National Academies Press: OpenBook

A Research Agenda for Transforming Separation Science (2019)

Chapter: Appendix B: Meeting and Webinar Agendas

« Previous: Appendix A: Committee and Staff Biographical Sketches
Suggested Citation:"Appendix B: Meeting and Webinar Agendas." National Academies of Sciences, Engineering, and Medicine. 2019. A Research Agenda for Transforming Separation Science. Washington, DC: The National Academies Press. doi: 10.17226/25421.
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Page 104
Suggested Citation:"Appendix B: Meeting and Webinar Agendas." National Academies of Sciences, Engineering, and Medicine. 2019. A Research Agenda for Transforming Separation Science. Washington, DC: The National Academies Press. doi: 10.17226/25421.
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Page 105
Suggested Citation:"Appendix B: Meeting and Webinar Agendas." National Academies of Sciences, Engineering, and Medicine. 2019. A Research Agenda for Transforming Separation Science. Washington, DC: The National Academies Press. doi: 10.17226/25421.
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Page 106
Suggested Citation:"Appendix B: Meeting and Webinar Agendas." National Academies of Sciences, Engineering, and Medicine. 2019. A Research Agenda for Transforming Separation Science. Washington, DC: The National Academies Press. doi: 10.17226/25421.
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Page 107

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Appendix B Meeting and Webinar Agendas MEETING 1: February 20, 2018 14:00 Welcome and Plan for the Afternoon Joan Brennecke (Chair), University of Texas at Austin 14:05 Sponsor Briefing Bruce Garrett, Raul Miranda, and Philip Wilk, U.S. Department of Energy Vincent Shen, National Institute of Standards and Technology 14:30 Discussion 15:15 Panel Discussion from Key Stakeholders Robert Giraud, Chemours David Constable, American Chemical Society 15:45 Discussion WEBINAR 1: April 2, 2018 12:00 Welcome and Opening Remarks Joan Brennecke (Chair), University of Texas at Austin 12:05 William Koros, Georgia Institute of Technology Roberto C. Goizueta, Chair for Excellence in Chemical Engineering and Georgia Research Alliance Eminent Scholar in Membranes 12:20 Benny Freeman, University of Texas at Austin Richard B. Curran Centennial Chair in Engineering 12:35 Michael Tsapatsis, University of Minnesota, Minneapolis Professor, McKnight Presidential Endowed Chair and Amundson Chair, Department of Chemical Engineering and Materials Science 12:50 Discussion 13:30 Wrap-Up and Adjourn Joan Brennecke (Chair), University of Texas at Austin 104 Prepublication Copy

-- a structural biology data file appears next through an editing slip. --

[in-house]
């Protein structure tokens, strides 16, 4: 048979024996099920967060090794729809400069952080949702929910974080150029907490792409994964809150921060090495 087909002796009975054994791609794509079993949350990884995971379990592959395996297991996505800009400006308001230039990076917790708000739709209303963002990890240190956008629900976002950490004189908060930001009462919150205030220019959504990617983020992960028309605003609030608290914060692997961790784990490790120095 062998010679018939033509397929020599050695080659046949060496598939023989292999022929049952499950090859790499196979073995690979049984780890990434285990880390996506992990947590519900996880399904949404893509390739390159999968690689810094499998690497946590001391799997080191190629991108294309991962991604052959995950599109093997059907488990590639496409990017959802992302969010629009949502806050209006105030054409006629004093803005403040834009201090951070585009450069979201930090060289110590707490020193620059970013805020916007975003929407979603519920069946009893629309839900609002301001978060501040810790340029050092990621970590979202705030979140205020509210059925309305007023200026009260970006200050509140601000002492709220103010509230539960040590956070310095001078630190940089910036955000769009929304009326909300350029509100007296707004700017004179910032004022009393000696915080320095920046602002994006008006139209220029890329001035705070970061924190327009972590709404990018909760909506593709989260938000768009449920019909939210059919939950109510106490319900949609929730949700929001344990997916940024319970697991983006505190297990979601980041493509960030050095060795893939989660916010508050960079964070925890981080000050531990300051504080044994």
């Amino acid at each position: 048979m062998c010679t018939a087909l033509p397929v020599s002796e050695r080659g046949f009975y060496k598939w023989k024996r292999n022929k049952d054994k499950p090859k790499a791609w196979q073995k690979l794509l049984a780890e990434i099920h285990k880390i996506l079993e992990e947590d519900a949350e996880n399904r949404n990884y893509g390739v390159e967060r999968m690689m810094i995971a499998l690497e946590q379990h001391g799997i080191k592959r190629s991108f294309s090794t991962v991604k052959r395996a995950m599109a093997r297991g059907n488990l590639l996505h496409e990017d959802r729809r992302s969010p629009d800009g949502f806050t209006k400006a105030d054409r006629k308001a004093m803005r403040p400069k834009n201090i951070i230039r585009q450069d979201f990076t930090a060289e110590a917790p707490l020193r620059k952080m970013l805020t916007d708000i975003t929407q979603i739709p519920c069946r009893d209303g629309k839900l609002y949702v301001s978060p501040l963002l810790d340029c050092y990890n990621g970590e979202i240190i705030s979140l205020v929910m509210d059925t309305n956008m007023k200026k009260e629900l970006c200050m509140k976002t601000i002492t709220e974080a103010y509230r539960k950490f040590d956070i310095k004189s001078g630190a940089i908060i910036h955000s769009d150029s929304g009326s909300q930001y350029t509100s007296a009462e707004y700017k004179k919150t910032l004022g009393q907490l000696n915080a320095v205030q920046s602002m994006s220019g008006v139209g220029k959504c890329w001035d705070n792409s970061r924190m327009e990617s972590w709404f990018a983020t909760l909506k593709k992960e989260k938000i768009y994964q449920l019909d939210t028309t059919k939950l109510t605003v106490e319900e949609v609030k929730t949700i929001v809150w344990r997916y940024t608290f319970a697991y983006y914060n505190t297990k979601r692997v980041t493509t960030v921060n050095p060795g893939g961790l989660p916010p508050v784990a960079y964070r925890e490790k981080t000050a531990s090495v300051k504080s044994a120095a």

Appendix B MEETING 2: May 7–8, 2018 Day 1 13:05 Welcome and Introductions Joan Brennecke (Chair), University of Texas at Austin SESSION I — SYNTHESIS 13:15 Jeffrey Long, University of California, Berkeley 13:35 Kelly Zhang, Genentech 13:55 Discussion SESSION II — ELECTRIC FIELDS 14:30 T. Alan Hatton, Massachusetts Institutes of Technology 14:50 Discussion SESSION III — THERMAL FIELDS 15:10 Kim Williams, Colorado School of Mines 15:30 Greg Swift, Los Alamos National Laboratory 15:50 Discussion SESSION IV — LIGHT FIELDS 16:30 Matthew Hill, Monash University 16:55 Discussion SESSION V — CRYSTALLIZATION 17:15 Zoltan Nagy, Purdue University 17:35 Discussion Day 2 09:35 Welcome and Introduction Joan Brennecke (Chair), University of Texas at Austin SESSION IV — LIGHT FIELDS (continuation from Day 1) 09:40 Philip Jessop, Queens University 10:00 Amar Flood, Indiana University Prepublication Copy 105